using (var button = (JSObject)document.Invoke("createElement", "button"))
button.SetObjectProperty("innerHTML", "Click me!");
Ideally, the community will provide NuGets so JSObject may not be visible at a higher level, as Kenneth Pouncey is already doing with his wasm-dom project —see the samples folder!
From the DOM to .NET
Following with WasmApp1, when a user clicks the button such happens on the DOM side, as the button triggers its onclick event. As the template showcases, such event is subscribed from .NET:
window = (JSObject)Runtime.GetGlobalObject())
window.Invoke("alert", "Hello, Wasm!");
The Program.cs portion where the button’s onclick subscription happens
BINDING.call_static_method("[WasmApp1] WasmApp1.Program:Main", );
Init code at index.html to execute our app’s entry point
In the syntax of type “[AssemblyName] FullQualifiedClassName:StaticMethodName” we can tell the .NET Runtime to immediately execute such method and wait for its return value. The second parameter provided is an array to pass arguments.
Wave Engine’s glTF viewer
A few weeks ago, we made public our first experiment with Wave Engine targeting the Web: a 3D models viewer.
Such supposed a milestone achievement for us, as demoed we are ready to create 3D experiences within the browser though for the industrial needs: CAD tools, 3D viewers, GPU-based computation, etc. Reaching Wasm with our C# existing codebase has meant a tremendous value for us and sure the same applies to other companies and individuals around the globe.
If you want to look in-depth at how we developed this solution please keep reading here.
Although most of the .NET Core 3 API is supported, we have stumbled upon specific scenarios which still have some caveats:
- You can consume System.IO namespace, but only through its sync API: it has to do with the underlying Emscripten FS virtualization, but would be great to have some documentation on what users can do nowadays, like best practices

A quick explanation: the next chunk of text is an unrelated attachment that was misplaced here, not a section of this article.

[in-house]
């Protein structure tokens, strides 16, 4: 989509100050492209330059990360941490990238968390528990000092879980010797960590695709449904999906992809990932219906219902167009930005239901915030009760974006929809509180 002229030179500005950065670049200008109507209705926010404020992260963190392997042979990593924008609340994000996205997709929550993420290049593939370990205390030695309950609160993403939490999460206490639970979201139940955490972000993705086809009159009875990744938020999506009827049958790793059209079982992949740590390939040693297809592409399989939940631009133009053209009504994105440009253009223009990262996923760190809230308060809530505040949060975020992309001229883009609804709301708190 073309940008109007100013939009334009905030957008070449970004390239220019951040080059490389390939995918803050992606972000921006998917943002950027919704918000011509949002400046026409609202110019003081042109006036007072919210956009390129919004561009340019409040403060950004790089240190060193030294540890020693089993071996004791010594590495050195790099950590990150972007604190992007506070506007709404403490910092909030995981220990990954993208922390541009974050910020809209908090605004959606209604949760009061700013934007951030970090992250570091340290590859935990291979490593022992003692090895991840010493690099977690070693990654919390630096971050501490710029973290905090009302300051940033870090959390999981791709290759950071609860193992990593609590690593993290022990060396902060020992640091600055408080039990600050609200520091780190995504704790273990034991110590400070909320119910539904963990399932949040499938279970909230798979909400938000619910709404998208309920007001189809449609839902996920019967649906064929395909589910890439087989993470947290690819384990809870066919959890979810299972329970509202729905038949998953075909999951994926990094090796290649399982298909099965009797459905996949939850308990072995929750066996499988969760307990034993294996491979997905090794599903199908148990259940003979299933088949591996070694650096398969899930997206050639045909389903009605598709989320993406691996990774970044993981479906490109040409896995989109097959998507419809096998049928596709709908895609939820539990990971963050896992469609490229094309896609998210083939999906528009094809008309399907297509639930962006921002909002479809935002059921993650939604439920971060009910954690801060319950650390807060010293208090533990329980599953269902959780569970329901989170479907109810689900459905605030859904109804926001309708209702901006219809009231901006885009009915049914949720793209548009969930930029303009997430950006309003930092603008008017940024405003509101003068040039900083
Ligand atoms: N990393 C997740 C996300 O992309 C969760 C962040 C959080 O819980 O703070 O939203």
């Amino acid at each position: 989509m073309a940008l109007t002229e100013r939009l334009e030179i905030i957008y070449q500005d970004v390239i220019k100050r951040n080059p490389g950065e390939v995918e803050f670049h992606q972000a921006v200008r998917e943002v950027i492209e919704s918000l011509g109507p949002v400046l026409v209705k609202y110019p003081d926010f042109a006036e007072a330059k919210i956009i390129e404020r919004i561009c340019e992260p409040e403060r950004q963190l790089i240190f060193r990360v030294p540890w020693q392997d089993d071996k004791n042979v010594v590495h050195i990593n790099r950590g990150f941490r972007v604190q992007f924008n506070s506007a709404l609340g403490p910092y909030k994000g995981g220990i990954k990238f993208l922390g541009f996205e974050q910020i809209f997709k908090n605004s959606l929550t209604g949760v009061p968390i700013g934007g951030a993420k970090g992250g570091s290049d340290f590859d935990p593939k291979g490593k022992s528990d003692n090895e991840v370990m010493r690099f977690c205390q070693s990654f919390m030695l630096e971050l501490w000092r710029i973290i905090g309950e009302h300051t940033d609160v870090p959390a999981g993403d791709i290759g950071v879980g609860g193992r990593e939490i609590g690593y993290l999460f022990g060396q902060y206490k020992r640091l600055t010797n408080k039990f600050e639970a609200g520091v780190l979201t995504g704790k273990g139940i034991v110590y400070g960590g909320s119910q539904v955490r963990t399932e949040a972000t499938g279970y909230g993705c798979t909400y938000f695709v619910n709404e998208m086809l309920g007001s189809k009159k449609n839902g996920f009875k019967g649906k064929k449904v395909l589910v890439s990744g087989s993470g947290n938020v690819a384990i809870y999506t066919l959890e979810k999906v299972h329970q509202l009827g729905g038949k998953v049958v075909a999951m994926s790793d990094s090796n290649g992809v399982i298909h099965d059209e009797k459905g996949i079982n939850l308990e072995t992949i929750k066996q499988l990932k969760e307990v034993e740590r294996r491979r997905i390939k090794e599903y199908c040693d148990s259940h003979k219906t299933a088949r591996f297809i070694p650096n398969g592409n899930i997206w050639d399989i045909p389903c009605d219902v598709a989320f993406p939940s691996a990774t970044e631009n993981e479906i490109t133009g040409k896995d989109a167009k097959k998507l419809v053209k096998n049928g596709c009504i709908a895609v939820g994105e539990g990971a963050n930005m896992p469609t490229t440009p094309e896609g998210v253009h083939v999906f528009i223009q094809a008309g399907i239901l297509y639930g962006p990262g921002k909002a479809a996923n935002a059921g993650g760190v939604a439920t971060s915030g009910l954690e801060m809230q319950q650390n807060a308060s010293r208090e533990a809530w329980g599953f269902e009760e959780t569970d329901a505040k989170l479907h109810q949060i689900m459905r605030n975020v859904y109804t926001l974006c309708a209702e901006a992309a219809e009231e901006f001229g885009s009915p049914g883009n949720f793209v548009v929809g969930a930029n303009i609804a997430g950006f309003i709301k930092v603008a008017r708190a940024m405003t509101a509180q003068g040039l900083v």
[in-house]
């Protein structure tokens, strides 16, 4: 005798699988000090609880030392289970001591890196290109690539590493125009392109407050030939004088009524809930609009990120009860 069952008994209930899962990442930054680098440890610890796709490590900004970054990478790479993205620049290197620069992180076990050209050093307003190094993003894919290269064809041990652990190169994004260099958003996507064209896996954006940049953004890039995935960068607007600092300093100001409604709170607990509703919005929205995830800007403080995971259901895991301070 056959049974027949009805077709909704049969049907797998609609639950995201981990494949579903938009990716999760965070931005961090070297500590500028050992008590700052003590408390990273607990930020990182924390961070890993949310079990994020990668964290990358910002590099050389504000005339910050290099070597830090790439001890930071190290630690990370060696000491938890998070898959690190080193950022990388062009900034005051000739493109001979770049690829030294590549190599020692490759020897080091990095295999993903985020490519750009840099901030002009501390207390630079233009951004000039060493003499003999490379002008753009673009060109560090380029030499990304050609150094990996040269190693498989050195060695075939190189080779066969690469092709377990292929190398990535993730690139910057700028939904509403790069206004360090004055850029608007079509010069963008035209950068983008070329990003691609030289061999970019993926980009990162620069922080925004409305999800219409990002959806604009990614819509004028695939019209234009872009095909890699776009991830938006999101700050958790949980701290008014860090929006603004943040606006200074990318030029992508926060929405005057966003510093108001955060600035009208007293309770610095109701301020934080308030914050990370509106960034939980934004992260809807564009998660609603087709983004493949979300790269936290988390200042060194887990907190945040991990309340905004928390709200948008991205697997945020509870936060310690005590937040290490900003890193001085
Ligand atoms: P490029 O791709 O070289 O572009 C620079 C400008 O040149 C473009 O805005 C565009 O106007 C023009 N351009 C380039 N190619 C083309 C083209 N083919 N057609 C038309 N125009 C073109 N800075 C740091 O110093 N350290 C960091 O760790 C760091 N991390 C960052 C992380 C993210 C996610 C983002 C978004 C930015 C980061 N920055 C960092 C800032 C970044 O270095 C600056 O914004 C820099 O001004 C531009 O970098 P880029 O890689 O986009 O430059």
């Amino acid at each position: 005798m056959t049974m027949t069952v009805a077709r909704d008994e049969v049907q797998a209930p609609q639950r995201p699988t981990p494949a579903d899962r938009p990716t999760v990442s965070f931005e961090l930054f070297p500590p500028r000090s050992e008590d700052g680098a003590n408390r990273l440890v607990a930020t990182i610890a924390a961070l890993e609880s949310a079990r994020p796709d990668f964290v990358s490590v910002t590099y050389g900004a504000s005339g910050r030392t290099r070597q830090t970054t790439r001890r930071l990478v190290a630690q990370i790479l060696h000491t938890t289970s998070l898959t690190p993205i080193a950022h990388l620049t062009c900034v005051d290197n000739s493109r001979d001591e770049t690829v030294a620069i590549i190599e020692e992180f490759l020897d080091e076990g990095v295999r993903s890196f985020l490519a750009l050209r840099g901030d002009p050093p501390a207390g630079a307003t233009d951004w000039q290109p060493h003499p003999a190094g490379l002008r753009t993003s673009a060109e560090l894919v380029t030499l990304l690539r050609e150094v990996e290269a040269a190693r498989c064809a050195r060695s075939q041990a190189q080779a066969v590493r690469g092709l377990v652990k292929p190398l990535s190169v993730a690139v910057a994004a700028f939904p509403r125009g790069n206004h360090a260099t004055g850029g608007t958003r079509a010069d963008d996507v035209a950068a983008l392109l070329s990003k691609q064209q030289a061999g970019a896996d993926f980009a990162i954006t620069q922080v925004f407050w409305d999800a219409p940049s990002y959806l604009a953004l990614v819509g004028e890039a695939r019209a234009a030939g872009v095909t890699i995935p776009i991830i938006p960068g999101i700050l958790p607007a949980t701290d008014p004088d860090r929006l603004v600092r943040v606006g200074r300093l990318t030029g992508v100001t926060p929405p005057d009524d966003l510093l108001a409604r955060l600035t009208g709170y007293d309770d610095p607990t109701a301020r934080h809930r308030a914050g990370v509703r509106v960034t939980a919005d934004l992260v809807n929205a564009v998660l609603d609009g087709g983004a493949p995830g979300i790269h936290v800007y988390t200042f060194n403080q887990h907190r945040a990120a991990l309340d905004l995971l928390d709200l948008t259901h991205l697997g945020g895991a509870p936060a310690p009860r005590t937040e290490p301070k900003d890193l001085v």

- You cannot use multi-threading broadly: there is already support from Emscripten and .NET, but just some browsers support it, as Wasm it-self is maturing too at the same time
If we could write a love letter to .NET Wasm, it would be like this:
- A single toolchain to rule them all: currently, there is no chance to get .NET Wasm bits from nuget.org (the same package names are also taken by other users), which frustrates beginners from playing with it. Uno distributes them internally; we, Wave Engine, have a private feed with such uploaded
- Documentation: Blazor is doing a good job in this aspect, but is focused on the ASP.NET point of view from our perspective: we would really like plain, clean, documentation on the WebAssembly Runtime it-self, which will encourage users to think of the Web as a platform per se, from where initiatives like Wave Engine or Uno Platform emerge from the ground up.
As being developed in Open Source, you, or your company, can collaborate to make Wasm support better. All the work is made at GitHub under sdks/wasm path. You can start by cloning the repo into a Linux machine —or simply under Windows 10 with WSL installed.
Going through its root README.md, enables you with everything needed to build and run the test suite used. Simply reporting bugs —where we have found the WasmApp1 repo branches to be a quick path for such— leverage the need for even more attention in this promising, and quite beautiful, platform.